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Find a subset of the middle-thirds Cantor set which is never the discontinuity set of a function $f:\mathbb{R} \rightarrow \mathbb{R}$. Infer that some zero sets are never discontinuity sets of Riemann integrable functions. [Hint: How many subsets of C are there? How many can be countable unions of closed sets?]

This was one of the problems in Pugh's Real Mathematical Analysis. I am even unable to have any concrete idea to solve this problem. Looking at the hint I can only assume that the number of subsets of Cantor set which are countable unions of closed sets might be equal to card(C). But I have no idea how to prove (or disprove) it.

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  • $\begingroup$ Can you prove that there are $\mathrm{card}(C) = \mathrm{card}(\mathbb R) = \mathfrak c$-many closed subsets of $C$? Can you prove that the set of countable subsets of $C$ (or $\mathbb R$) still has $\mathfrak c$ elements? $\endgroup$ – Mees de Vries Mar 29 '18 at 12:32
  • $\begingroup$ @MeesdeVries Since a countably infinite set can be written in bijection with $\mathbb{N}$, I think that implies the set of countable subsets of C (or $\mathbb{R}$) has card($2^{\mathbb{N}}) = card(\mathbb{R}$) elements. But I am not sure how to prove the first statement. Perhaps I should give it a bit more thought. $\endgroup$ – Prabhat Mar 29 '18 at 13:07
  • $\begingroup$ That's correct, but do you understand how you get to $\mathrm{card}(2^{\mathbb N})$ from $\mathrm{card}(\mathbb{R}^{\mathbb N})$? $\endgroup$ – Mees de Vries Mar 29 '18 at 13:09
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    $\begingroup$ I think if we split an infinite subset $\mathbb{N}$ into countable union of disjoint countable sets (like $A_p = \{p^n\}$ for each primes), write [0,1] in its decimal expansion, take $B_p$ as the set of real numbers in [0,1] whose decimal expansion is all zero except if the position of the decimal is in $A_p$, then we can construct a bijection between a subset of [0,1] and $[0,1]^\omega$. $\endgroup$ – Prabhat Mar 29 '18 at 13:28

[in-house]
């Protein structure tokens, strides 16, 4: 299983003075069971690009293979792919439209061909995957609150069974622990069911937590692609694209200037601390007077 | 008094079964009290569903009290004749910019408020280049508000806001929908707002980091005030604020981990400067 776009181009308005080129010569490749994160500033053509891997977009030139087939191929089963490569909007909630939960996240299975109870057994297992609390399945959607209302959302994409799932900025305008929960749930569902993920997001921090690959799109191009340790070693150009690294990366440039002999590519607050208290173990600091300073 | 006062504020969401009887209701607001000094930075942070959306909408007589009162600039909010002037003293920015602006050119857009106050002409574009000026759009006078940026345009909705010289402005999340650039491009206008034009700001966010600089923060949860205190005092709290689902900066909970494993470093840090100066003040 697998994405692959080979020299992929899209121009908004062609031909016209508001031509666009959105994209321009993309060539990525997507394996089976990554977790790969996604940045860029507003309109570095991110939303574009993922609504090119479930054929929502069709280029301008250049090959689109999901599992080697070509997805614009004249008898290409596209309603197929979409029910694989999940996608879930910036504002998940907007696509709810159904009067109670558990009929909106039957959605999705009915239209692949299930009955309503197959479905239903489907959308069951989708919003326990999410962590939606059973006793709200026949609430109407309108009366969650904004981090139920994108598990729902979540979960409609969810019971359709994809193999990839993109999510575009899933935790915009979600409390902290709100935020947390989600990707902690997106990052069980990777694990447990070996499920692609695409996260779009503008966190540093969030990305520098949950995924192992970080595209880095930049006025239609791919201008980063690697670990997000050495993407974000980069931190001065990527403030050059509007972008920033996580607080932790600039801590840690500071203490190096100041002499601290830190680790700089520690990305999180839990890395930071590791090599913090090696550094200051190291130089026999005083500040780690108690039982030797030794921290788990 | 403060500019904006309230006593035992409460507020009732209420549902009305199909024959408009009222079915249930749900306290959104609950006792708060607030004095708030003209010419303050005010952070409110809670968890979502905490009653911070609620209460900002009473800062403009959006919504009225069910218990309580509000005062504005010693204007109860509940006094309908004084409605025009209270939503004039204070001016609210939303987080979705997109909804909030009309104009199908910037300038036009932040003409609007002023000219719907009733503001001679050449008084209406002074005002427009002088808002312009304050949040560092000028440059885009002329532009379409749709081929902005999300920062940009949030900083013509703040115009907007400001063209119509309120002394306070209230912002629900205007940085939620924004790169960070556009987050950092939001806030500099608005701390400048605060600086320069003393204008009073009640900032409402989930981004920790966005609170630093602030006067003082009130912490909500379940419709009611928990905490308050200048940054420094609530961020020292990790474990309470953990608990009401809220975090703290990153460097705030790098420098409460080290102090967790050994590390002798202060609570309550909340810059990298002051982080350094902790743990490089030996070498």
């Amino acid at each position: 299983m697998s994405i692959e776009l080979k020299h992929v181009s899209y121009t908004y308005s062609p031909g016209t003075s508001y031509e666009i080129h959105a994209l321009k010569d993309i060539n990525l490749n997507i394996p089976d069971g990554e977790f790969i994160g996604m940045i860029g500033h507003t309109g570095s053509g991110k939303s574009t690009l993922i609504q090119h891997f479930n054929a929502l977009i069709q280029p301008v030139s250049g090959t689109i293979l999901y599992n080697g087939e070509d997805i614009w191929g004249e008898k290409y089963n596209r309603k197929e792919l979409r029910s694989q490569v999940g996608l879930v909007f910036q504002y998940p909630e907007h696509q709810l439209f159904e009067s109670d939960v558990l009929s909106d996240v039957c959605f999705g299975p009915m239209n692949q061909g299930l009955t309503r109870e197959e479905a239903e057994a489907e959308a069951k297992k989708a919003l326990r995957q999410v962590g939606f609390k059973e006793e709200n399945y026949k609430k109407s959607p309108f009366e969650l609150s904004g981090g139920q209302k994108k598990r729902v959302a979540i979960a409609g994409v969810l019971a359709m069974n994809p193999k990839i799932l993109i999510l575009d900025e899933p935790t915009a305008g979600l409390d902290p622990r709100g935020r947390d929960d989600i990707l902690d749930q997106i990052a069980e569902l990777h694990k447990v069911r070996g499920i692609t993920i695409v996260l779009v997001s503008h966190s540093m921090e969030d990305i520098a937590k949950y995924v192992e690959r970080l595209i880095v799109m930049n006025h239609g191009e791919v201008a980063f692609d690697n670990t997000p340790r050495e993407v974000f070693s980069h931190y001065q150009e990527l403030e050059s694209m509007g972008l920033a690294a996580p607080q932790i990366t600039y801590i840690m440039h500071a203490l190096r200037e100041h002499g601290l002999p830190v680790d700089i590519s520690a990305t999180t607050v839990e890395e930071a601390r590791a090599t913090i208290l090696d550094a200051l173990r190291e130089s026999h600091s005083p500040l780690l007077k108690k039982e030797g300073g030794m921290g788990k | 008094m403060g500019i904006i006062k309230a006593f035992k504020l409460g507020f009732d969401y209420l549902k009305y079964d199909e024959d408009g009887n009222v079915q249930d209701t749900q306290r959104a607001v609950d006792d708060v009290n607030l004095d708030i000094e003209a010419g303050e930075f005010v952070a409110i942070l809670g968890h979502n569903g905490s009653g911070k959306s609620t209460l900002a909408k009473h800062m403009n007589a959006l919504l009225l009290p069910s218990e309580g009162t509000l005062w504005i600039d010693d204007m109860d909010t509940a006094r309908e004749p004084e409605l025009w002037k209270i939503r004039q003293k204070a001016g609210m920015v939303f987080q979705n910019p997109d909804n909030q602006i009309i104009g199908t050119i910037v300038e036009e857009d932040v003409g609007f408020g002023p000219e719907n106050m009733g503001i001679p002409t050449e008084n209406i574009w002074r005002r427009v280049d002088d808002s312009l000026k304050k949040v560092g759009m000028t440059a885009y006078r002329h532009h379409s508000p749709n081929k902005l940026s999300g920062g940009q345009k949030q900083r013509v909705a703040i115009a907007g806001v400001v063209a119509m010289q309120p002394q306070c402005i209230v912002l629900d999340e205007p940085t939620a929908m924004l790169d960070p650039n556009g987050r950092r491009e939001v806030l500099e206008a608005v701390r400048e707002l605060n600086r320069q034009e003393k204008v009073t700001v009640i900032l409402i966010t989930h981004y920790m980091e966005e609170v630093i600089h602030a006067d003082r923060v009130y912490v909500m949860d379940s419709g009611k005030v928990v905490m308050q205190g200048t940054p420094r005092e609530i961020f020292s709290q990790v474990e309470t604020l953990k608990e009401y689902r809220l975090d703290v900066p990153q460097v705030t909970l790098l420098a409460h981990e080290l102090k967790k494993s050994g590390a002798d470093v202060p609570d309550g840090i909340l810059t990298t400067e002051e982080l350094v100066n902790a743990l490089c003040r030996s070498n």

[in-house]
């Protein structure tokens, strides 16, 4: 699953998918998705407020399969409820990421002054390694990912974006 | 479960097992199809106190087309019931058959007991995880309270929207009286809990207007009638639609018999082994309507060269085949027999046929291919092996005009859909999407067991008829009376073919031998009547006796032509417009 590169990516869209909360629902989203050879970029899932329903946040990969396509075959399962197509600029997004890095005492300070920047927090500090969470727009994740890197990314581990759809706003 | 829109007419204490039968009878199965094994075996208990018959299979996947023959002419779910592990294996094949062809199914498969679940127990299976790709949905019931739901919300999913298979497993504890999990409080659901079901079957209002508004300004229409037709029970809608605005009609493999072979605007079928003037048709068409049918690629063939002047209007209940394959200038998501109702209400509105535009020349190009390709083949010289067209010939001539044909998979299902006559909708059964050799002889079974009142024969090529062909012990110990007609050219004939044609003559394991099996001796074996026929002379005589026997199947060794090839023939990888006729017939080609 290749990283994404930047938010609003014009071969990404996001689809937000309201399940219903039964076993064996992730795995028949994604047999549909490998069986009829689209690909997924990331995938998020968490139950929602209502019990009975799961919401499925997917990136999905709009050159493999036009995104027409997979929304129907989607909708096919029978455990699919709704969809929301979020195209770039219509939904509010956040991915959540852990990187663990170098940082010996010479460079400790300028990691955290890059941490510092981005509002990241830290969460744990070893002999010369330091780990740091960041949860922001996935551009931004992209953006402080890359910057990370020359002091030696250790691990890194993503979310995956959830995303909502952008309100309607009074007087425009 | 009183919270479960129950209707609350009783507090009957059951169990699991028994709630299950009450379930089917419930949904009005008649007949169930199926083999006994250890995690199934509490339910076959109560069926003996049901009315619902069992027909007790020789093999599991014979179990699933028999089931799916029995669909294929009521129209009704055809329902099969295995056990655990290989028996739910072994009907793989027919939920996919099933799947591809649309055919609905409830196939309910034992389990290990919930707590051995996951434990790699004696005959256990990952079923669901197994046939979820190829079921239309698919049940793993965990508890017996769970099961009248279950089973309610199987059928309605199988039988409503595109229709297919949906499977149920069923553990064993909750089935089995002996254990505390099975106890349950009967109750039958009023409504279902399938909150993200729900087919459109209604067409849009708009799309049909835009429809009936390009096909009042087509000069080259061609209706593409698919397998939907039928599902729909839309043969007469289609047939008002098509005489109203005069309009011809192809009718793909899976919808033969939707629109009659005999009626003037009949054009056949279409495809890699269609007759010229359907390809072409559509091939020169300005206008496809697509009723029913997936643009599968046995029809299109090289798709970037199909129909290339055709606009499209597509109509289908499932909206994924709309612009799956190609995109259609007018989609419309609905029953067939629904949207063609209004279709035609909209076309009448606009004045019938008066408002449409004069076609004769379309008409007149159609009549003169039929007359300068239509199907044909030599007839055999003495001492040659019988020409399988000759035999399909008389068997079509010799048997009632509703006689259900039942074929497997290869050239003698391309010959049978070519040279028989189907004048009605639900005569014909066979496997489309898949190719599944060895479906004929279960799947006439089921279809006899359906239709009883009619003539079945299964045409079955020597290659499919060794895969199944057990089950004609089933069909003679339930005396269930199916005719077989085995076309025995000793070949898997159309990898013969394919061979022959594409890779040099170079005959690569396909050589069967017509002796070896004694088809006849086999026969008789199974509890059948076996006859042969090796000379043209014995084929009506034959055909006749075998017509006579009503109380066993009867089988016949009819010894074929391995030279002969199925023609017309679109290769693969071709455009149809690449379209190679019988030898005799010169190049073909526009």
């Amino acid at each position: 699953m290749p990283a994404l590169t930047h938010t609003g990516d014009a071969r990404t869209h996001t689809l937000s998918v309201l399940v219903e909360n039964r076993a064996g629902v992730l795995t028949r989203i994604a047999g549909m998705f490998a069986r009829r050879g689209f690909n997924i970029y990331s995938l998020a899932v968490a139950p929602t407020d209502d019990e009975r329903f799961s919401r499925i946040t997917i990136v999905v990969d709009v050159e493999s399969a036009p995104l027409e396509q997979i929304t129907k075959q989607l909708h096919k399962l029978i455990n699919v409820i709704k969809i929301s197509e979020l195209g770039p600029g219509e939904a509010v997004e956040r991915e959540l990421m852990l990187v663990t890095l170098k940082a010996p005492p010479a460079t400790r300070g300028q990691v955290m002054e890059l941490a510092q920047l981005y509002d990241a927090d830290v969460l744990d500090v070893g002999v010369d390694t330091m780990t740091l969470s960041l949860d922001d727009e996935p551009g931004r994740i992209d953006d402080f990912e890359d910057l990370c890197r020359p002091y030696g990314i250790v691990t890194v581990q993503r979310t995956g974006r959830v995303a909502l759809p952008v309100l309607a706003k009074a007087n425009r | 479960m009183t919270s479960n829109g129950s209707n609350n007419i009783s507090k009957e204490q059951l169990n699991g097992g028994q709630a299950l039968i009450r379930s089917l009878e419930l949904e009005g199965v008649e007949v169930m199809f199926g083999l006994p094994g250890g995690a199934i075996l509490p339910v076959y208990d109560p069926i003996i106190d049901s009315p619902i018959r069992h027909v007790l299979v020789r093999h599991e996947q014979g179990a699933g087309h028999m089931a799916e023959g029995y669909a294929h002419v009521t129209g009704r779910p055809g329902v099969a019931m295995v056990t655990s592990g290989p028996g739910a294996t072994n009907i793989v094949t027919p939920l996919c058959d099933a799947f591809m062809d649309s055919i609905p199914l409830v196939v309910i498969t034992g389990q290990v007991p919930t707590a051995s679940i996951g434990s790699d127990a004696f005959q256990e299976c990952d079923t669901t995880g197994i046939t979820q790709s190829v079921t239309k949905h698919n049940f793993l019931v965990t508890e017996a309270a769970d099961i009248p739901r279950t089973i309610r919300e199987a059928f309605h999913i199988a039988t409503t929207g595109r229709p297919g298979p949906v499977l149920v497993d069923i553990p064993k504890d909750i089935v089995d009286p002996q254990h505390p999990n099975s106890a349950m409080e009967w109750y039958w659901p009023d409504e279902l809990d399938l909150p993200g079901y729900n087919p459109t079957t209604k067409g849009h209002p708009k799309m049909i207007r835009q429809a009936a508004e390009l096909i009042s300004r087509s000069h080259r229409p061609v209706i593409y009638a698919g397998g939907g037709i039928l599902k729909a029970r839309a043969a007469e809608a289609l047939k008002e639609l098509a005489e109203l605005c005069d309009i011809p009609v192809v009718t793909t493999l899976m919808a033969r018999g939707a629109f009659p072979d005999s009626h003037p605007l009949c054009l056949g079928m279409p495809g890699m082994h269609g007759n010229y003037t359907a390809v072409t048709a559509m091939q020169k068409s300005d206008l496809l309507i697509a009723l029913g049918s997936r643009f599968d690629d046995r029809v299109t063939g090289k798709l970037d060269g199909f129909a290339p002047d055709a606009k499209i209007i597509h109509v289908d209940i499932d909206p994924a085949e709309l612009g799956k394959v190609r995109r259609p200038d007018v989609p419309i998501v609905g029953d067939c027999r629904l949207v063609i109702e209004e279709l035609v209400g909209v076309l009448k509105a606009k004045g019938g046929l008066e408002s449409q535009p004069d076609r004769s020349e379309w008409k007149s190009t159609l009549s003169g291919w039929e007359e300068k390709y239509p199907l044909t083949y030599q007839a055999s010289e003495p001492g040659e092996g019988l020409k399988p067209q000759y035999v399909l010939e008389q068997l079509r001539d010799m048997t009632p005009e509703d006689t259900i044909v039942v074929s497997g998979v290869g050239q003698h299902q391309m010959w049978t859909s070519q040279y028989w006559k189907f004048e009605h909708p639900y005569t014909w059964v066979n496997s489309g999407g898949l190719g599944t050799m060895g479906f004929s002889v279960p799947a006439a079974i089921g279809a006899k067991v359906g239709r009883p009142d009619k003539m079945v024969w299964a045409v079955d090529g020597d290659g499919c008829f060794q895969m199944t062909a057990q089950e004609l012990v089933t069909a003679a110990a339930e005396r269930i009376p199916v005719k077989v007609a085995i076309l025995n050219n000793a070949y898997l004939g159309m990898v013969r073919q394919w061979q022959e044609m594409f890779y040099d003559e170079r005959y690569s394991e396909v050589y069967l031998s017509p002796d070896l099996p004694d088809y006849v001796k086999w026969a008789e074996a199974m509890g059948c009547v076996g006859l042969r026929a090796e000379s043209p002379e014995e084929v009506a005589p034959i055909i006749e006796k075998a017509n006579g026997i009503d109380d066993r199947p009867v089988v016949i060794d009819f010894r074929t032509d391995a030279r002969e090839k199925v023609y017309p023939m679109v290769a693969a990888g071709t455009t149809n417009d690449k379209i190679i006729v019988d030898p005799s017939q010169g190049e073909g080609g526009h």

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The complement of a closed set (in the real line) is open. An open set is the union of a countable sequence of open intervals with end points at rational numbers. Therefore, there is an injection from closed sets to sequences of rational numbers. The set of sequences of rational numbers has the same cardinality as the real numbers, and this can be injected into the closed sets just by sending each real to the singleton that contains it.

Therefore, the set of countable unions of closed ($F_\sigma$) sets also has the same cardinality as the reals.

The Cantor set has the same cardinality of the reals. Therefore the number of its subsets has a cardinality strictly larger than that of the $F_{\sigma}$ subsets and in particular more than those included in the Cantor set.

Therefore, there is a subset of the Cantor set that is not an $F_\sigma$.

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